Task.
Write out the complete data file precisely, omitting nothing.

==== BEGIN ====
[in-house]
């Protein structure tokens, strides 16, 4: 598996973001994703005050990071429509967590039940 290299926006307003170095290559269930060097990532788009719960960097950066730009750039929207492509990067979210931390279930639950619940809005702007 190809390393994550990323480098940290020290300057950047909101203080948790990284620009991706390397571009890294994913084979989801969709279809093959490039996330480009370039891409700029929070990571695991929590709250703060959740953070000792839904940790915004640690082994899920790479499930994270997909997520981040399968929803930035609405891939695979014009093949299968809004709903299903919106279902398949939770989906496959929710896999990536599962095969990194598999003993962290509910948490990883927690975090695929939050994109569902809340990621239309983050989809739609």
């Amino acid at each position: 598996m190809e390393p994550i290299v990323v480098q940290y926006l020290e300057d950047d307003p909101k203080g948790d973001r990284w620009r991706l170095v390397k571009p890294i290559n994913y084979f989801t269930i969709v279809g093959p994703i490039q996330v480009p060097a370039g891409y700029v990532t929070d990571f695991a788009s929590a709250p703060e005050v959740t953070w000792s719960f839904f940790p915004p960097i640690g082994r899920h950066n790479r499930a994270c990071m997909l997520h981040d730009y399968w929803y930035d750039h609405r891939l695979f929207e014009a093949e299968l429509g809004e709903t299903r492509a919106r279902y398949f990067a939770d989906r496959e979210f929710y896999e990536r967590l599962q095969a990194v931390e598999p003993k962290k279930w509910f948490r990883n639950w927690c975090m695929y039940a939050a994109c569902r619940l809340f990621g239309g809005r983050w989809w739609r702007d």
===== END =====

[in-house]
């Protein structure tokens, strides 16, 4: 598996973001994703005050990071429509967590039940 290299926006307003170095290559269930060097990532788009719960960097950066730009750039929207492509990067979210931390279930639950619940809005702007 190809390393994550990323480098940290020290300057950047909101203080948790990284620009991706390397571009890294994913084979989801969709279809093959490039996330480009370039891409700029929070990571695991929590709250703060959740953070000792839904940790915004640690082994899920790479499930994270997909997520981040399968929803930035609405891939695979014009093949299968809004709903299903919106279902398949939770989906496959929710896999990536599962095969990194598999003993962290509910948490990883927690975090695929939050994109569902809340990621239309983050989809739609």
């Amino acid at each position: 598996m190809e390393p994550i290299v990323v480098q940290y926006l020290e300057d950047d307003p909101k203080g948790d973001r990284w620009r991706l170095v390397k571009p890294i290559n994913y084979f989801t269930i969709v279809g093959p994703i490039q996330v480009p060097a370039g891409y700029v990532t929070d990571f695991a788009s929590a709250p703060e005050v959740t953070w000792s719960f839904f940790p915004p960097i640690g082994r899920h950066n790479r499930a994270c990071m997909l997520h981040d730009y399968w929803y930035d750039h609405r891939l695979f929207e014009a093949e299968l429509g809004e709903t299903r492509a919106r279902y398949f990067a939770d989906r496959e979210f929710y896999e990536r967590l599962q095969a990194v931390e598999p003993k962290k279930w509910f948490r990883n639950w927690c975090m695929y039940a939050a994109c569902r619940l809340f990621g239309g809005r983050w989809w739609r702007d």